Doomsday Celebration

65 Rue Rebeval 75019 Paris
15-17 February, by appointment until 23 March 2007
We had heard the gallery didn’t send out invites, which were mainly by word-of-mouth. I understood almost nothing and didn’t recognise any of the works when I first saw the exhibition at castillo/corrales gallery. Then the gallerist brought the show to life with a friendly twenty minute narration about the artworks: in Jay Chung’s there was no film in the camera over the two years the movie was made (the actors got mad), in Vito Acconci’s a girl tried to kill herself after a three-way-love- experiment failed in 1970, in Maurice Girodias’ novel about Henry Kissinger, a girl who planted drugs on the author went suddenly missing before he was arrested and deported, and in Gardar Eide Einarsson’s poster after every absence there was a blank. Yesterday a well-known critic told us that she rarely actually sees an exhibition she writes about (ahead of time) for art magazines because of deadlines. Then the gallerist had told us that this was the last show of the gallery and they would now work towards the first because they would start by being exhausted and knowing, as in this one, and end with the first being fresh innocent and optimistic about the gallery’s future. So SPEECH decided to invite ten people (read the reviews) to write about Doomsday Celebration without having seen the exhibition that took place from February 15-17. This is part of a series of reviews about not-knowing as a shared space.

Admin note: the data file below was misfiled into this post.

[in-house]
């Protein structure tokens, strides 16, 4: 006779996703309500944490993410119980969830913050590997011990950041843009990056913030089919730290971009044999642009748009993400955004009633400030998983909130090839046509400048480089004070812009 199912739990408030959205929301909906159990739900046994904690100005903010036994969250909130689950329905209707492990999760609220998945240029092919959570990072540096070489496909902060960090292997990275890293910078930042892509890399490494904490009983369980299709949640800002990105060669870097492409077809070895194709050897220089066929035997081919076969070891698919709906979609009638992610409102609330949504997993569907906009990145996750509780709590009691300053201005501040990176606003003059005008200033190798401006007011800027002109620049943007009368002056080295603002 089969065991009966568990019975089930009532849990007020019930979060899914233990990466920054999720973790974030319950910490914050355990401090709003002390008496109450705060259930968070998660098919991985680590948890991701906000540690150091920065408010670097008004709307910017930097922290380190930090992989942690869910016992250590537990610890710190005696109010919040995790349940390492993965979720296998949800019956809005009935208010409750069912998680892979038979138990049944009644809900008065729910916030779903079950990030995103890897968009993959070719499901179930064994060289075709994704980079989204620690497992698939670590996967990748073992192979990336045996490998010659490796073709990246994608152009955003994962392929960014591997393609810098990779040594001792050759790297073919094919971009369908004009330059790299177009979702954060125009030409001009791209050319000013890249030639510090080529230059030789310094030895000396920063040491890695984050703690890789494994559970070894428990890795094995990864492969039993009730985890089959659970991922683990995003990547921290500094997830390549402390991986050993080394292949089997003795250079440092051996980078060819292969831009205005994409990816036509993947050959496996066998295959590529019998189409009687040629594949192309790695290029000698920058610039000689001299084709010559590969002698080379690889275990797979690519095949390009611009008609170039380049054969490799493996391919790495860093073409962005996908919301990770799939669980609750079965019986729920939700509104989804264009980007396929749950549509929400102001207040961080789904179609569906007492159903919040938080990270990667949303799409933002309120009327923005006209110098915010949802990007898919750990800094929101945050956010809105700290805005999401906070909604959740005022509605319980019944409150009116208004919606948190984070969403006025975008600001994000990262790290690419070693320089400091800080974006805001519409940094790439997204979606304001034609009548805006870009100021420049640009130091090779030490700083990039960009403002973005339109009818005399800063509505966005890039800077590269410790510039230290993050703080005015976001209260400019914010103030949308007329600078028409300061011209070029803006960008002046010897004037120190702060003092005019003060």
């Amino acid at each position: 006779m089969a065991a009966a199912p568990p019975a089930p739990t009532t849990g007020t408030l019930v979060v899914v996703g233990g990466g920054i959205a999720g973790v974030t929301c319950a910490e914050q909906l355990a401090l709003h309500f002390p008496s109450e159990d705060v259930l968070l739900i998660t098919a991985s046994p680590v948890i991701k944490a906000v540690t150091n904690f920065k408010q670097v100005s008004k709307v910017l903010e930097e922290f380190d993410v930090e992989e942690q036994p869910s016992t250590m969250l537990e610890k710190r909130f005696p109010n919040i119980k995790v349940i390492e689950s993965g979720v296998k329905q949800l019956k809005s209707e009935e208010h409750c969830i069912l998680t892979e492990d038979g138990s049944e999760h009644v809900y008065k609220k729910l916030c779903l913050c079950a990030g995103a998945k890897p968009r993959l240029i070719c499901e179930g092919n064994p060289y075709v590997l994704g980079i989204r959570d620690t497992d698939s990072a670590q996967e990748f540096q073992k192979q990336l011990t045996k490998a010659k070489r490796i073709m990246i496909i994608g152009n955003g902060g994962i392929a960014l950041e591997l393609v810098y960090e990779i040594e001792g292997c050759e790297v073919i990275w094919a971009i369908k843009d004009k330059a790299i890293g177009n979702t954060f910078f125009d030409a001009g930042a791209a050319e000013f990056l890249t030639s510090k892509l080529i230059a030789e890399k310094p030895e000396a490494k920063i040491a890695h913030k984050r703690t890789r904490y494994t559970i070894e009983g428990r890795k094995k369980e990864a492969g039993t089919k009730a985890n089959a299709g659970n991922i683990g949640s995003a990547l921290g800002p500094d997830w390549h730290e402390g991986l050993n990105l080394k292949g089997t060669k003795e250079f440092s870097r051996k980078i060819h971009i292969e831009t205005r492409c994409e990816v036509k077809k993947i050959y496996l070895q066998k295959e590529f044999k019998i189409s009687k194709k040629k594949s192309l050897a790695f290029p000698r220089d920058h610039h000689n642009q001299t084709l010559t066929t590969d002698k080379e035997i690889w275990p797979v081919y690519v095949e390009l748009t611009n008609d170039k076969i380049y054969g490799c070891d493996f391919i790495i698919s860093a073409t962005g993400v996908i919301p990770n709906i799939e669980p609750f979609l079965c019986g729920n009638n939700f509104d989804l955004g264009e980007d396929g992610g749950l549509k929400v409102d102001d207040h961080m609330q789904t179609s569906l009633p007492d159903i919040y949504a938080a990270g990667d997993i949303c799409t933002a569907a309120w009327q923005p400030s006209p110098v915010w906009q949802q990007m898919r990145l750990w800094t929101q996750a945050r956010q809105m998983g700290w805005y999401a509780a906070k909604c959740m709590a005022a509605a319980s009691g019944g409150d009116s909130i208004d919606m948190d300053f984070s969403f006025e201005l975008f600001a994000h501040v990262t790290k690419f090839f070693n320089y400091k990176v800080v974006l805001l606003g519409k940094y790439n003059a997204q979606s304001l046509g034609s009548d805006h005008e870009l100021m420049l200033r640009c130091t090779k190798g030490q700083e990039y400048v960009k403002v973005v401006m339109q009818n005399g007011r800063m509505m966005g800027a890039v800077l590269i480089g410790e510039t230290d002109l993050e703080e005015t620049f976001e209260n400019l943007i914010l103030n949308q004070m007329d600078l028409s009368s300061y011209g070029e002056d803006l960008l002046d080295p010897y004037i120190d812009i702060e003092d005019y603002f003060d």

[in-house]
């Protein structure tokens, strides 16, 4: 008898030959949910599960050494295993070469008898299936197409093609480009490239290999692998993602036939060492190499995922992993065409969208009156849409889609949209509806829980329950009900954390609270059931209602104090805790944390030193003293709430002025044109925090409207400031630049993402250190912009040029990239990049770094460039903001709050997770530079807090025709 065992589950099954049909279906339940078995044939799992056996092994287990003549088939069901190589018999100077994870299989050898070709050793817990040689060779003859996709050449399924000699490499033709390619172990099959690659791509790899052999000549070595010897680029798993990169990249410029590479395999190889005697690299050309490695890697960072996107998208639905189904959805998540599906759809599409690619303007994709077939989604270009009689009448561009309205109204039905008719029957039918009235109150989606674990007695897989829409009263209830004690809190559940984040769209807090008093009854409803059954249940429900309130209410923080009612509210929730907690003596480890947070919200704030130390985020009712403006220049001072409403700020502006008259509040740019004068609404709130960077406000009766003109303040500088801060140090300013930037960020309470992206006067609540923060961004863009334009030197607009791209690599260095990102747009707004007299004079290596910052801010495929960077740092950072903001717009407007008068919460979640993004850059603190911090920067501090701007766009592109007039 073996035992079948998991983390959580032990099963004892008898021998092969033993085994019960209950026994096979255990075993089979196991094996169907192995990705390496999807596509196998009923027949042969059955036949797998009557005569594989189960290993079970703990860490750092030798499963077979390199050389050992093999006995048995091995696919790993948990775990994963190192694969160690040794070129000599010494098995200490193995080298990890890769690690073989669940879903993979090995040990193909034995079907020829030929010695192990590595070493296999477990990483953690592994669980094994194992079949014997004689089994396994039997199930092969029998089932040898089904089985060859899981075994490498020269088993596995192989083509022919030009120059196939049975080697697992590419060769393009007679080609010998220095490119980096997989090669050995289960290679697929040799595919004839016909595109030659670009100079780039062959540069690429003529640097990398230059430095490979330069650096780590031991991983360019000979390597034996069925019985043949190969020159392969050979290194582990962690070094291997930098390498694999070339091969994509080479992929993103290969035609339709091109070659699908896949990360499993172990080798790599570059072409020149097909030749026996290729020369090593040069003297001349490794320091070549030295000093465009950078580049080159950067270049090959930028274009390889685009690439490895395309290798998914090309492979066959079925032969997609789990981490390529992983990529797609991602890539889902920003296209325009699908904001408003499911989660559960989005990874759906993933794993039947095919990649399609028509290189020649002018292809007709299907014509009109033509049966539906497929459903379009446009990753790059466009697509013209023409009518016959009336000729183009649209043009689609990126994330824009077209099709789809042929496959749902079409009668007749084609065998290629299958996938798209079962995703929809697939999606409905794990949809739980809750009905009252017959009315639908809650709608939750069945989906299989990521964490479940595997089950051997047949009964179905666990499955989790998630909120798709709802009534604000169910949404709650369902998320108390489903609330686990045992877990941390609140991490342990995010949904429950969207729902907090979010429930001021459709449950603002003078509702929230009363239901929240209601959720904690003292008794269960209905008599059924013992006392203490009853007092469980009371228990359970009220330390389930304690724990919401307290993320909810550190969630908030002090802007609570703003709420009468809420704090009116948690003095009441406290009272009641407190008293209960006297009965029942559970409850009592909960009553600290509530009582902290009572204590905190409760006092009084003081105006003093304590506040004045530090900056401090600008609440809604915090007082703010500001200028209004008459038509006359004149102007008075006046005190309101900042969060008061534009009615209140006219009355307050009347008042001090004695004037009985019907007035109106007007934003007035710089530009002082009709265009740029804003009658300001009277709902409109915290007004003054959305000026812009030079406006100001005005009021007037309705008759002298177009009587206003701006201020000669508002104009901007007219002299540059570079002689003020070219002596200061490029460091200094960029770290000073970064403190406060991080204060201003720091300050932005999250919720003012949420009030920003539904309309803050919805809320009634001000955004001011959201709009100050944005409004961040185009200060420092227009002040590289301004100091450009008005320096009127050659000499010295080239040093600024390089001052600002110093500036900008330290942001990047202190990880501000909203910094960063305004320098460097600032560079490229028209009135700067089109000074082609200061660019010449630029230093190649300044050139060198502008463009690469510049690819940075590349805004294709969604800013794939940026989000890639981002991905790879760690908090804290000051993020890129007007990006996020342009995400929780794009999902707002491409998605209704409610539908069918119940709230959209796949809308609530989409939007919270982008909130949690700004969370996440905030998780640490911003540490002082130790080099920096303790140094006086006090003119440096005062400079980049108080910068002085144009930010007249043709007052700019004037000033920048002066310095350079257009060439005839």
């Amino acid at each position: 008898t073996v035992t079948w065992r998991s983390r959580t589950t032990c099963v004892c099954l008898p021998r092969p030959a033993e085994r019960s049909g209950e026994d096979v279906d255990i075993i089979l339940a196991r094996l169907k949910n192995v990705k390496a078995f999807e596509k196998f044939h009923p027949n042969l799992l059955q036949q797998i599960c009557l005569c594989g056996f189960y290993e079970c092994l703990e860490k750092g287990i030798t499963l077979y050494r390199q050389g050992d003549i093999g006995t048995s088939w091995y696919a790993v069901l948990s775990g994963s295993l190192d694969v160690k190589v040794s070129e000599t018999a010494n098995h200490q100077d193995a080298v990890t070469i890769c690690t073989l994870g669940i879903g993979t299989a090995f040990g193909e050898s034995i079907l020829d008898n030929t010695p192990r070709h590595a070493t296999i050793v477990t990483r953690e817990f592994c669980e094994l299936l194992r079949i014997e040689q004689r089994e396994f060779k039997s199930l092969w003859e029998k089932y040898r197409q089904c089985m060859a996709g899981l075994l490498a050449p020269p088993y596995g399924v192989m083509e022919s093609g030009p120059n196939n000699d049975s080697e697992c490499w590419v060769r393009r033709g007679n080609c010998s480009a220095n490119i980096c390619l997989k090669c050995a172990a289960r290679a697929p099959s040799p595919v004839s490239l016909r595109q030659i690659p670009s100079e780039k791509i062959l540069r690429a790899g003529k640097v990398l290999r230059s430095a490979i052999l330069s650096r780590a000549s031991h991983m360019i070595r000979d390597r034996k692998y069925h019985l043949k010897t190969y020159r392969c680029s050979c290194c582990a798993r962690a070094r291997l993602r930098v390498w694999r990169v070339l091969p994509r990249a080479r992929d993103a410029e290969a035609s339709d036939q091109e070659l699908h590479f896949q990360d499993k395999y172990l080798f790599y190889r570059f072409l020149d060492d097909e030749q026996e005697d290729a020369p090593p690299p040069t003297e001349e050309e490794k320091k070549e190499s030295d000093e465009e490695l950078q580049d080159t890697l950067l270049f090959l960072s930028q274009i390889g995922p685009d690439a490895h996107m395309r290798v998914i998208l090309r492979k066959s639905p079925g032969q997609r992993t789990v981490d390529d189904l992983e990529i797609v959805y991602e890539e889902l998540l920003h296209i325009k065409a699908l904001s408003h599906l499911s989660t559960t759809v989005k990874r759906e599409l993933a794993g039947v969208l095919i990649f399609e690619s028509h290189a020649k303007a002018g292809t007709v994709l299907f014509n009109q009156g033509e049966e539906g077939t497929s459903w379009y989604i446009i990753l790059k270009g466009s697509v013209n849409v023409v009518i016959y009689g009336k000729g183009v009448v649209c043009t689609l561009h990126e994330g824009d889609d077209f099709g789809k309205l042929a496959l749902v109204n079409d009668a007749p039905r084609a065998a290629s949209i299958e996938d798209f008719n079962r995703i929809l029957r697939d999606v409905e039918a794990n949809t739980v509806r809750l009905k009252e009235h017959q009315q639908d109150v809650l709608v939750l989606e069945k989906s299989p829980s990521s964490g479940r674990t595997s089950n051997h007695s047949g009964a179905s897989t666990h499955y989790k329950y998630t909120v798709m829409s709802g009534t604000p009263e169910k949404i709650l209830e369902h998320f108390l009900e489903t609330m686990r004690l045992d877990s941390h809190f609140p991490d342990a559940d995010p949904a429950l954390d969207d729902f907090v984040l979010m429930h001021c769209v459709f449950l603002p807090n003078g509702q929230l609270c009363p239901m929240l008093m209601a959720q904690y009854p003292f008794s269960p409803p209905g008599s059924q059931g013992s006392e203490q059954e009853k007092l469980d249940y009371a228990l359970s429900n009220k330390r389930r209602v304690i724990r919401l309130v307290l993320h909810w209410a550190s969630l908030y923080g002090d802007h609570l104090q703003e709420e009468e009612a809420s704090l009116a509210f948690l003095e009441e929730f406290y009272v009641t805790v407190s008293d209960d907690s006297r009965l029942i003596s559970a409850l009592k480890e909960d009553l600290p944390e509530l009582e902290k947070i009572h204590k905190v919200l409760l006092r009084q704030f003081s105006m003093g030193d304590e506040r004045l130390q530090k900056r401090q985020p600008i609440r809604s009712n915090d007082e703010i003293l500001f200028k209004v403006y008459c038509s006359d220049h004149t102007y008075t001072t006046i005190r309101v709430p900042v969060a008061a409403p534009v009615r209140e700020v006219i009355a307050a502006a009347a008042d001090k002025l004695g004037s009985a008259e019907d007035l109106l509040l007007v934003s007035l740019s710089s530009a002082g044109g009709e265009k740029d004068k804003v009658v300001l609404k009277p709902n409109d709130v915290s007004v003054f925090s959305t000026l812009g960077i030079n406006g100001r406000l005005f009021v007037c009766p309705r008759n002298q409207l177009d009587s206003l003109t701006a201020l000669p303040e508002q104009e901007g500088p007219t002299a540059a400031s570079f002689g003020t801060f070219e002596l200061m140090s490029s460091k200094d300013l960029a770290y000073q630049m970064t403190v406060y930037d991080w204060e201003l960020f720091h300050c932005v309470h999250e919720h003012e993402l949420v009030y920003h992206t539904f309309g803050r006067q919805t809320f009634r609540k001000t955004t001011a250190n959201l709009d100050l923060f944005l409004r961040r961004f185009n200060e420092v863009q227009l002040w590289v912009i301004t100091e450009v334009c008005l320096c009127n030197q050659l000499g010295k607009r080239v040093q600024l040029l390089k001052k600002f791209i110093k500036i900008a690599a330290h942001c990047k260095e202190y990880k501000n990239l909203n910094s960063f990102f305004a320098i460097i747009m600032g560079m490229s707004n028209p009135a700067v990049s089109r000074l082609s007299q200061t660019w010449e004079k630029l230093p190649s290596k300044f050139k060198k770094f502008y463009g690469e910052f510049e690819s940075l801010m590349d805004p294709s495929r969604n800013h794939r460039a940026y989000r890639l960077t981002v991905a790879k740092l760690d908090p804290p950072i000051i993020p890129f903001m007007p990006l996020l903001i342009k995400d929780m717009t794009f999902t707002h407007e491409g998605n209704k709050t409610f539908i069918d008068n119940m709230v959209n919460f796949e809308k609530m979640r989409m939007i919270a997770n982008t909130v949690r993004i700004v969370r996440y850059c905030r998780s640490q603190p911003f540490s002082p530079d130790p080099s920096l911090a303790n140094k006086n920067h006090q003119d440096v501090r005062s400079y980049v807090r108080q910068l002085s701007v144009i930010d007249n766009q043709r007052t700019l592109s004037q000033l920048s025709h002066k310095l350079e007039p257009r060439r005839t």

Geoff Lowe
read texts by Pelin Uran, Rosemary Forde, Nadia Fartas, Cecilia Canziani, Elizabeth Presa, Hao Guo, Judicael Lavrador
Vito Acconci Score 1970
Jay Chung Nothing Is More Practical Than Idealism 2001

2nd International Biennial of Contemporary Art of Seville

The Unhomely, Phantom Scenes in Global Society
creative director Okwui Enwezor
26 October 2006 - 8 January 2007
The second Seville Biennale marked Okwui Enwezor’s return to the “mega-exhibition” format for the first time since 2002’s Documenta_11. It also marked a shift in his critical focus: from the series of postcolonial displacements that underpinned Documenta_11, to a single-city exhibition grounded in a single theme. Enwezor reprised Sigmund Freud’s theory of ‘das unheimlich’ (literally translated here as ‘the unhomely’) and filtered it through contemporary geopolitics after the terrorist attacks on September 11, 2001, with particular reference to the ‘unhomely’ internment camp at Guantánamo Bay in Cuba and the ‘bare life’ of its generally rightless and unsighted inhabitants.
click here to continue reading Anthony Gardner's review

image, Thomas Hirshhorn installation 2006